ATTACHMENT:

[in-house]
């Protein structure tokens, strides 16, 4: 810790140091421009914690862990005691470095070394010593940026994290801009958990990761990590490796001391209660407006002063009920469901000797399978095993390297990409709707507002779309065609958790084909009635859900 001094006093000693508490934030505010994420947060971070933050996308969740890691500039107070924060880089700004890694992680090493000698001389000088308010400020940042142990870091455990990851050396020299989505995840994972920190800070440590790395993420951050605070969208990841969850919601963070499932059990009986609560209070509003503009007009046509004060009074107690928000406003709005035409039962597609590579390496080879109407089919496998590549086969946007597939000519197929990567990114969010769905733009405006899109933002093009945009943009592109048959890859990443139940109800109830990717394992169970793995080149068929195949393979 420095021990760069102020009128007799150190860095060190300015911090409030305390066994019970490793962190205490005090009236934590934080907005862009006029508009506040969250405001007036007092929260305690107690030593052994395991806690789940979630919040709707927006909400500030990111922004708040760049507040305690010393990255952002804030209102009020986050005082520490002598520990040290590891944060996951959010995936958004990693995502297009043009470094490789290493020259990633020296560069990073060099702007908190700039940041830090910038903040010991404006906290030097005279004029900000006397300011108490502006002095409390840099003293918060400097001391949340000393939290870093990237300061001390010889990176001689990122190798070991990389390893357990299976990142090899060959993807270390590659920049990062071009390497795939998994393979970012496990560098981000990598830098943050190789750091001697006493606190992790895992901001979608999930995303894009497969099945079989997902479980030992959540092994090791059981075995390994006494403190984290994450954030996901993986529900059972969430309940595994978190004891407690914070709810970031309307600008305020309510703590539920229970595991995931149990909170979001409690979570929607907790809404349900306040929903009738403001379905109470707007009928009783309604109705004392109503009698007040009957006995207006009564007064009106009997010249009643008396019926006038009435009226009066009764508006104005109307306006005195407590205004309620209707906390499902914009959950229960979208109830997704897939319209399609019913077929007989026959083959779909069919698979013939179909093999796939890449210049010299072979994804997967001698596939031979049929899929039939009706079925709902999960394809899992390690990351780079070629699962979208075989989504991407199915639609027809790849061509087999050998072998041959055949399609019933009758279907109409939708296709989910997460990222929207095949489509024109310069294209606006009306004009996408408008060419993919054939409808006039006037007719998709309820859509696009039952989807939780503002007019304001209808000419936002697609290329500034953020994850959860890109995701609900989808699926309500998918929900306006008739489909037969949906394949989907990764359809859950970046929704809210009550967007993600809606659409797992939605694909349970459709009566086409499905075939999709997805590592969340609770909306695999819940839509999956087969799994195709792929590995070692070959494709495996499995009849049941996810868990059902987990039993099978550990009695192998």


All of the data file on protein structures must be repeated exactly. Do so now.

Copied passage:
[in-house]
């Protein structure tokens, strides 16, 4: 810790140091421009914690862990005691470095070394010593940026994290801009958990990761990590490796001391209660407006002063009920469901000797399978095993390297990409709707507002779309065609958790084909009635859900 001094006093000693508490934030505010994420947060971070933050996308969740890691500039107070924060880089700004890694992680090493000698001389000088308010400020940042142990870091455990990851050396020299989505995840994972920190800070440590790395993420951050605070969208990841969850919601963070499932059990009986609560209070509003503009007009046509004060009074107690928000406003709005035409039962597609590579390496080879109407089919496998590549086969946007597939000519197929990567990114969010769905733009405006899109933002093009945009943009592109048959890859990443139940109800109830990717394992169970793995080149068929195949393979 420095021990760069102020009128007799150190860095060190300015911090409030305390066994019970490793962190205490005090009236934590934080907005862009006029508009506040969250405001007036007092929260305690107690030593052994395991806690789940979630919040709707927006909400500030990111922004708040760049507040305690010393990255952002804030209102009020986050005082520490002598520990040290590891944060996951959010995936958004990693995502297009043009470094490789290493020259990633020296560069990073060099702007908190700039940041830090910038903040010991404006906290030097005279004029900000006397300011108490502006002095409390840099003293918060400097001391949340000393939290870093990237300061001390010889990176001689990122190798070991990389390893357990299976990142090899060959993807270390590659920049990062071009390497795939998994393979970012496990560098981000990598830098943050190789750091001697006493606190992790895992901001979608999930995303894009497969099945079989997902479980030992959540092994090791059981075995390994006494403190984290994450954030996901993986529900059972969430309940595994978190004891407690914070709810970031309307600008305020309510703590539920229970595991995931149990909170979001409690979570929607907790809404349900306040929903009738403001379905109470707007009928009783309604109705004392109503009698007040009957006995207006009564007064009106009997010249009643008396019926006038009435009226009066009764508006104005109307306006005195407590205004309620209707906390499902914009959950229960979208109830997704897939319209399609019913077929007989026959083959779909069919698979013939179909093999796939890449210049010299072979994804997967001698596939031979049929899929039939009706079925709902999960394809899992390690990351780079070629699962979208075989989504991407199915639609027809790849061509087999050998072998041959055949399609019933009758279907109409939708296709989910997460990222929207095949489509024109310069294209606006009306004009996408408008060419993919054939409808006039006037007719998709309820859509696009039952989807939780503002007019304001209808000419936002697609290329500034953020994850959860890109995701609900989808699926309500998918929900306006008739489909037969949906394949989907990764359809859950970046929704809210009550967007993600809606659409797992939605694909349970459709009566086409499905075939999709997805590592969340609770909306695999819940839509999956087969799994195709792929590995070692070959494709495996499995009849049941996810868990059902987990039993099978550990009695192998």